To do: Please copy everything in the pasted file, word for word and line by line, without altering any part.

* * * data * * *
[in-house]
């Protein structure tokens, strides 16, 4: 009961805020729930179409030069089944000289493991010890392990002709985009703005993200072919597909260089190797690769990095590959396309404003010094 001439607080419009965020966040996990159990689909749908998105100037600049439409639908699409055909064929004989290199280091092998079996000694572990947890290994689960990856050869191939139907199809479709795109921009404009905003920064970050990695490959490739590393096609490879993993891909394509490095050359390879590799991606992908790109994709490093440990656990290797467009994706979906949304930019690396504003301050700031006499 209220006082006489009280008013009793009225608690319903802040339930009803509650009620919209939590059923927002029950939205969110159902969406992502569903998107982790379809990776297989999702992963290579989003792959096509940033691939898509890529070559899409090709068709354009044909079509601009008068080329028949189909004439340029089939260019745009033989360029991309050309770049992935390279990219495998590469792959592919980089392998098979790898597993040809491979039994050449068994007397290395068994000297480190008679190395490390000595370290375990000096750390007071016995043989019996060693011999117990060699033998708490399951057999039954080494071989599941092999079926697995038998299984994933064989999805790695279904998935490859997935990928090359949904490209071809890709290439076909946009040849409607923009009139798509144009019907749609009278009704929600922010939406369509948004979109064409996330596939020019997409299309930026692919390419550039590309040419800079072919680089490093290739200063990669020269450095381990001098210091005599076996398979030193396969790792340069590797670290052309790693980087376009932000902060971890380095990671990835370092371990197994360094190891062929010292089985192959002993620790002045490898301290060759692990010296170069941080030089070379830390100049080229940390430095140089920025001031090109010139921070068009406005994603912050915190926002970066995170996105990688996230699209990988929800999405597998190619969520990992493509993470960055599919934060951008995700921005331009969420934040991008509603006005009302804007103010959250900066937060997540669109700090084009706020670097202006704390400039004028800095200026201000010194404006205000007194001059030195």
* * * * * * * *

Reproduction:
[in-house]
């Protein structure tokens, strides 16, 4: 009961805020729930179409030069089944000289493991010890392990002709985009703005993200072919597909260089190797690769990095590959396309404003010094 001439607080419009965020966040996990159990689909749908998105100037600049439409639908699409055909064929004989290199280091092998079996000694572990947890290994689960990856050869191939139907199809479709795109921009404009905003920064970050990695490959490739590393096609490879993993891909394509490095050359390879590799991606992908790109994709490093440990656990290797467009994706979906949304930019690396504003301050700031006499 209220006082006489009280008013009793009225608690319903802040339930009803509650009620919209939590059923927002029950939205969110159902969406992502569903998107982790379809990776297989999702992963290579989003792959096509940033691939898509890529070559899409090709068709354009044909079509601009008068080329028949189909004439340029089939260019745009033989360029991309050309770049992935390279990219495998590469792959592919980089392998098979790898597993040809491979039994050449068994007397290395068994000297480190008679190395490390000595370290375990000096750390007071016995043989019996060693011999117990060699033998708490399951057999039954080494071989599941092999079926697995038998299984994933064989999805790695279904998935490859997935990928090359949904490209071809890709290439076909946009040849409607923009009139798509144009019907749609009278009704929600922010939406369509948004979109064409996330596939020019997409299309930026692919390419550039590309040419800079072919680089490093290739200063990669020269450095381990001098210091005599076996398979030193396969790792340069590797670290052309790693980087376009932000902060971890380095990671990835370092371990197994360094190891062929010292089985192959002993620790002045490898301290060759692990010296170069941080030089070379830390100049080229940390430095140089920025001031090109010139921070068009406005994603912050915190926002970066995170996105990688996230699209990988929800999405597998190619969520990992493509993470960055599919934060951008995700921005331009969420934040991008509603006005009302804007103010959250900066937060997540669109700090084009706020670097202006704390400039004028800095200026201000010194404006205000007194001059030195």